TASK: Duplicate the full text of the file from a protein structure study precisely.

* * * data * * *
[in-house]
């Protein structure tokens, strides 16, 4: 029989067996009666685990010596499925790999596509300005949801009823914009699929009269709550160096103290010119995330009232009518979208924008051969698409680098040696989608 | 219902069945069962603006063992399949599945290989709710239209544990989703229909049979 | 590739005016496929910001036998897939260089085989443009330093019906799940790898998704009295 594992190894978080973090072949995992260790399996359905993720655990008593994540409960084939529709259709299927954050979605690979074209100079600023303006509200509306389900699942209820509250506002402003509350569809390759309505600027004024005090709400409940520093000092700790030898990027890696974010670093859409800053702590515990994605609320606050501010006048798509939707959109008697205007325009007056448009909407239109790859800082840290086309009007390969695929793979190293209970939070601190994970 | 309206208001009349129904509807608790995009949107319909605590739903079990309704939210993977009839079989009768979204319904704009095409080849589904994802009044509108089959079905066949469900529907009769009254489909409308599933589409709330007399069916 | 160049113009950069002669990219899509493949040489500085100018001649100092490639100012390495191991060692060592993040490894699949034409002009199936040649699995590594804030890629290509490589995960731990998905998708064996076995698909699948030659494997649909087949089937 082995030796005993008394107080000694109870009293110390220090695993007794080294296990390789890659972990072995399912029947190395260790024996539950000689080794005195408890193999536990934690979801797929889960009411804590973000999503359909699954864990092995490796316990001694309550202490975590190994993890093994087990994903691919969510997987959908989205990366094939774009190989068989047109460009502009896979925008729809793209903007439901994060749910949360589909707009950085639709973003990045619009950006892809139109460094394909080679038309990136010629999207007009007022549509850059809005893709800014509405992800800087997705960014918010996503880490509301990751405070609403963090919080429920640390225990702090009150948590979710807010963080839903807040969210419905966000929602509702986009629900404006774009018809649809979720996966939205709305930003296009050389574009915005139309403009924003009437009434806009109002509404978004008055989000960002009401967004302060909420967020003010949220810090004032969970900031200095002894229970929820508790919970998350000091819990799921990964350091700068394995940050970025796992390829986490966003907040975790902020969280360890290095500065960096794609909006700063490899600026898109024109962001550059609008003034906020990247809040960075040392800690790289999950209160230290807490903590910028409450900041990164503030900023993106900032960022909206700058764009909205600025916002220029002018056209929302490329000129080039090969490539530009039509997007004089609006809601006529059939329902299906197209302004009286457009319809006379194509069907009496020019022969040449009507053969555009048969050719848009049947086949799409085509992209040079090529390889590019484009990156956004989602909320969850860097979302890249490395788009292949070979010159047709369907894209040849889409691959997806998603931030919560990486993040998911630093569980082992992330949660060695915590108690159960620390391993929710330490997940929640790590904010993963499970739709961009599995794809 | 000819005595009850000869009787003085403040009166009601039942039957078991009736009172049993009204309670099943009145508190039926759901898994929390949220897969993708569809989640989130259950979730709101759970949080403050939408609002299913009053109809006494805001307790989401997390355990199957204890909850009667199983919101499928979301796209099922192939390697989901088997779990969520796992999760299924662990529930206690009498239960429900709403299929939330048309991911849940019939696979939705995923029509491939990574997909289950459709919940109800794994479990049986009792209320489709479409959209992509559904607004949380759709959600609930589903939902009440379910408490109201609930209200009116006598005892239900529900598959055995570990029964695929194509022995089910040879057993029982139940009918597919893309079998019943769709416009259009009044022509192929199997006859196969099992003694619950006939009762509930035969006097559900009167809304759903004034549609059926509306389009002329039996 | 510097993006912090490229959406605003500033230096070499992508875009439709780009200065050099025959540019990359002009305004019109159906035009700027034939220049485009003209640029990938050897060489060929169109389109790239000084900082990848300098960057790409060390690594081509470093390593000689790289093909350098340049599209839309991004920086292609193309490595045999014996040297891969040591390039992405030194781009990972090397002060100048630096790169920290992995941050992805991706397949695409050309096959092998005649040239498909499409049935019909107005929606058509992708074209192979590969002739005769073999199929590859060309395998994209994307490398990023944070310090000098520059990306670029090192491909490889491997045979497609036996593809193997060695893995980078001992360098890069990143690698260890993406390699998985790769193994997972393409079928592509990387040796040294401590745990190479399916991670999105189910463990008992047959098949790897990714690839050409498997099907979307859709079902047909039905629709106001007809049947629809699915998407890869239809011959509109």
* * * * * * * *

[in-house]
């Protein structure tokens, strides 16, 4: 029989067996009666685990010596499925790999596509300005949801009823914009699929009269709550160096103290010119995330009232009518979208924008051969698409680098040696989608 | 219902069945069962603006063992399949599945290989709710239209544990989703229909049979 | 590739005016496929910001036998897939260089085989443009330093019906799940790898998704009295 594992190894978080973090072949995992260790399996359905993720655990008593994540409960084939529709259709299927954050979605690979074209100079600023303006509200509306389900699942209820509250506002402003509350569809390759309505600027004024005090709400409940520093000092700790030898990027890696974010670093859409800053702590515990994605609320606050501010006048798509939707959109008697205007325009007056448009909407239109790859800082840290086309009007390969695929793979190293209970939070601190994970 | 309206208001009349129904509807608790995009949107319909605590739903079990309704939210993977009839079989009768979204319904704009095409080849589904994802009044509108089959079905066949469900529907009769009254489909409308599933589409709330007399069916 | 160049113009950069002669990219899509493949040489500085100018001649100092490639100012390495191991060692060592993040490894699949034409002009199936040649699995590594804030890629290509490589995960731990998905998708064996076995698909699948030659494997649909087949089937 082995030796005993008394107080000694109870009293110390220090695993007794080294296990390789890659972990072995399912029947190395260790024996539950000689080794005195408890193999536990934690979801797929889960009411804590973000999503359909699954864990092995490796316990001694309550202490975590190994993890093994087990994903691919969510997987959908989205990366094939774009190989068989047109460009502009896979925008729809793209903007439901994060749910949360589909707009950085639709973003990045619009950006892809139109460094394909080679038309990136010629999207007009007022549509850059809005893709800014509405992800800087997705960014918010996503880490509301990751405070609403963090919080429920640390225990702090009150948590979710807010963080839903807040969210419905966000929602509702986009629900404006774009018809649809979720996966939205709305930003296009050389574009915005139309403009924003009437009434806009109002509404978004008055989000960002009401967004302060909420967020003010949220810090004032969970900031200095002894229970929820508790919970998350000091819990799921990964350091700068394995940050970025796992390829986490966003907040975790902020969280360890290095500065960096794609909006700063490899600026898109024109962001550059609008003034906020990247809040960075040392800690790289999950209160230290807490903590910028409450900041990164503030900023993106900032960022909206700058764009909205600025916002220029002018056209929302490329000129080039090969490539530009039509997007004089609006809601006529059939329902299906197209302004009286457009319809006379194509069907009496020019022969040449009507053969555009048969050719848009049947086949799409085509992209040079090529390889590019484009990156956004989602909320969850860097979302890249490395788009292949070979010159047709369907894209040849889409691959997806998603931030919560990486993040998911630093569980082992992330949660060695915590108690159960620390391993929710330490997940929640790590904010993963499970739709961009599995794809 | 000819005595009850000869009787003085403040009166009601039942039957078991009736009172049993009204309670099943009145508190039926759901898994929390949220897969993708569809989640989130259950979730709101759970949080403050939408609002299913009053109809006494805001307790989401997390355990199957204890909850009667199983919101499928979301796209099922192939390697989901088997779990969520796992999760299924662990529930206690009498239960429900709403299929939330048309991911849940019939696979939705995923029509491939990574997909289950459709919940109800794994479990049986009792209320489709479409959209992509559904607004949380759709959600609930589903939902009440379910408490109201609930209200009116006598005892239900529900598959055995570990029964695929194509022995089910040879057993029982139940009918597919893309079998019943769709416009259009009044022509192929199997006859196969099992003694619950006939009762509930035969006097559900009167809304759903004034549609059926509306389009002329039996 | 510097993006912090490229959406605003500033230096070499992508875009439709780009200065050099025959540019990359002009305004019109159906035009700027034939220049485009003209640029990938050897060489060929169109389109790239000084900082990848300098960057790409060390690594081509470093390593000689790289093909350098340049599209839309991004920086292609193309490595045999014996040297891969040591390039992405030194781009990972090397002060100048630096790169920290992995941050992805991706397949695409050309096959092998005649040239498909499409049935019909107005929606058509992708074209192979590969002739005769073999199929590859060309395998994209994307490398990023944070310090000098520059990306670029090192491909490889491997045979497609036996593809193997060695893995980078001992360098890069990143690698260890993406390699998985790769193994997972393409079928592509990387040796040294401590745990190479399916991670999105189910463990008992047959098949790897990714690839050409498997099907979307859709079902047909039905629709106001007809049947629809699915998407890869239809011959509109």